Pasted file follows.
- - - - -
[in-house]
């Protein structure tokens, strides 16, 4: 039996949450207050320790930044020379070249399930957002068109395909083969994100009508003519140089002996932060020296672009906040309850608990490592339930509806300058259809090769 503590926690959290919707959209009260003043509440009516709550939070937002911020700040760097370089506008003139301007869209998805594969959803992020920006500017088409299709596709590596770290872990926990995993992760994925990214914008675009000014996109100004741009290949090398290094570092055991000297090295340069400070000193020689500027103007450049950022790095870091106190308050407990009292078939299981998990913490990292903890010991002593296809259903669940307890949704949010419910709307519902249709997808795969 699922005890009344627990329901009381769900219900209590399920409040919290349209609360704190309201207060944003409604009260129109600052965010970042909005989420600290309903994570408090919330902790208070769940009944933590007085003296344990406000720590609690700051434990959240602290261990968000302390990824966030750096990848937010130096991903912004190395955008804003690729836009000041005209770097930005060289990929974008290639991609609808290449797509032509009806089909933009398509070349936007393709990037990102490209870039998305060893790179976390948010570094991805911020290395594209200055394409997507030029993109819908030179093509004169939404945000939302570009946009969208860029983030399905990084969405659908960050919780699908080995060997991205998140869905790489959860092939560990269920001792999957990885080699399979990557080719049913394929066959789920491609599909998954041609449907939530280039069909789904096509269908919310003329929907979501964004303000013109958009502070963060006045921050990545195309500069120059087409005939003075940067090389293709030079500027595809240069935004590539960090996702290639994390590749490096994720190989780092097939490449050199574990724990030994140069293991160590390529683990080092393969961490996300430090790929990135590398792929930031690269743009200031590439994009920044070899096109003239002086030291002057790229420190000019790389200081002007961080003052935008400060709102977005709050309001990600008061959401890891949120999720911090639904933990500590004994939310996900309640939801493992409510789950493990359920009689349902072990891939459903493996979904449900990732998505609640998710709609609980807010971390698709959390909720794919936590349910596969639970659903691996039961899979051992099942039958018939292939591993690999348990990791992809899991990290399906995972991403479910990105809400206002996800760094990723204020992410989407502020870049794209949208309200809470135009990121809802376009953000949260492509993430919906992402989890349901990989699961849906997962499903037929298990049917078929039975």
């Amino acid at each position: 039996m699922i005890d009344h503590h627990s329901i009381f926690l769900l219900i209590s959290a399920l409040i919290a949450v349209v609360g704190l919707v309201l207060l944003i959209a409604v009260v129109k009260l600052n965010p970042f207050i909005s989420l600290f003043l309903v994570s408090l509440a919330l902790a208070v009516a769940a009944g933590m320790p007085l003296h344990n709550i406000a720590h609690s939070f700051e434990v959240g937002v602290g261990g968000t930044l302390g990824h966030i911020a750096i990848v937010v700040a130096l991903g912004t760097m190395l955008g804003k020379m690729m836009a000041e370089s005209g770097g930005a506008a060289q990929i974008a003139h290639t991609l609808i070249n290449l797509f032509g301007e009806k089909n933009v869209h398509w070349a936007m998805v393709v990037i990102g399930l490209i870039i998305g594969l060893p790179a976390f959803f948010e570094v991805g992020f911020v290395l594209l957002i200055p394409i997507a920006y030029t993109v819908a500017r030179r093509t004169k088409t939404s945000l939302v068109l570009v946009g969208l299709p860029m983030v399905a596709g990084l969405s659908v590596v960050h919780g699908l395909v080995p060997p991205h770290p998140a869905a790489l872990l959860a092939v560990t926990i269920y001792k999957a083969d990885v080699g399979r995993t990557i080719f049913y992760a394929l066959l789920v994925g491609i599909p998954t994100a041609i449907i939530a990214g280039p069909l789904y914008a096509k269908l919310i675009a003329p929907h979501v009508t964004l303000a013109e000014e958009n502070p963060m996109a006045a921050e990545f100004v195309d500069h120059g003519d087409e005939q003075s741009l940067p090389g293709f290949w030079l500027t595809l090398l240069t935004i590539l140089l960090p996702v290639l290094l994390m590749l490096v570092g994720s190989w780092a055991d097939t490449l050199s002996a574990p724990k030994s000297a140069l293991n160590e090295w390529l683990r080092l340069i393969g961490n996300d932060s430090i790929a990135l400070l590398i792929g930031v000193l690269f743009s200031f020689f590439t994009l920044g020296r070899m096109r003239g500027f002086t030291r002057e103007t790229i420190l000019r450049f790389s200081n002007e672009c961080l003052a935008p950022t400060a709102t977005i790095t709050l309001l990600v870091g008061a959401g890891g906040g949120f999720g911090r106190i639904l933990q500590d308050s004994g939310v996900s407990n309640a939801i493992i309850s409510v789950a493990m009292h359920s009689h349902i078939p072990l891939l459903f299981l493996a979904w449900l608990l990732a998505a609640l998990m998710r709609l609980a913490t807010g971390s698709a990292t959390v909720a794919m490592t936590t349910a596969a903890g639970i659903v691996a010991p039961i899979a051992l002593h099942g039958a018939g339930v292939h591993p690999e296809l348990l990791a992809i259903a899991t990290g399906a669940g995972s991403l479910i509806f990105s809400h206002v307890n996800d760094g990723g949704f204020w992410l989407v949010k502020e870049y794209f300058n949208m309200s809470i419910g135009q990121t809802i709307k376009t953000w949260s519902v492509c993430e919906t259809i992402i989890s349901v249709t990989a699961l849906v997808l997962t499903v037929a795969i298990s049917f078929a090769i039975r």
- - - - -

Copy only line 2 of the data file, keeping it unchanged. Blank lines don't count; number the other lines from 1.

């Protein structure tokens, strides 16, 4: 039996949450207050320790930044020379070249399930957002068109395909083969994100009508003519140089002996932060020296672009906040309850608990490592339930509806300058259809090769 503590926690959290919707959209009260003043509440009516709550939070937002911020700040760097370089506008003139301007869209998805594969959803992020920006500017088409299709596709590596770290872990926990995993992760994925990214914008675009000014996109100004741009290949090398290094570092055991000297090295340069400070000193020689500027103007450049950022790095870091106190308050407990009292078939299981998990913490990292903890010991002593296809259903669940307890949704949010419910709307519902249709997808795969 699922005890009344627990329901009381769900219900209590399920409040919290349209609360704190309201207060944003409604009260129109600052965010970042909005989420600290309903994570408090919330902790208070769940009944933590007085003296344990406000720590609690700051434990959240602290261990968000302390990824966030750096990848937010130096991903912004190395955008804003690729836009000041005209770097930005060289990929974008290639991609609808290449797509032509009806089909933009398509070349936007393709990037990102490209870039998305060893790179976390948010570094991805911020290395594209200055394409997507030029993109819908030179093509004169939404945000939302570009946009969208860029983030399905990084969405659908960050919780699908080995060997991205998140869905790489959860092939560990269920001792999957990885080699399979990557080719049913394929066959789920491609599909998954041609449907939530280039069909789904096509269908919310003329929907979501964004303000013109958009502070963060006045921050990545195309500069120059087409005939003075940067090389293709030079500027595809240069935004590539960090996702290639994390590749490096994720190989780092097939490449050199574990724990030994140069293991160590390529683990080092393969961490996300430090790929990135590398792929930031690269743009200031590439994009920044070899096109003239002086030291002057790229420190000019790389200081002007961080003052935008400060709102977005709050309001990600008061959401890891949120999720911090639904933990500590004994939310996900309640939801493992409510789950493990359920009689349902072990891939459903493996979904449900990732998505609640998710709609609980807010971390698709959390909720794919936590349910596969639970659903691996039961899979051992099942039958018939292939591993690999348990990791992809899991990290399906995972991403479910990105809400206002996800760094990723204020992410989407502020870049794209949208309200809470135009990121809802376009953000949260492509993430919906992402989890349901990989699961849906997962499903037929298990049917078929039975």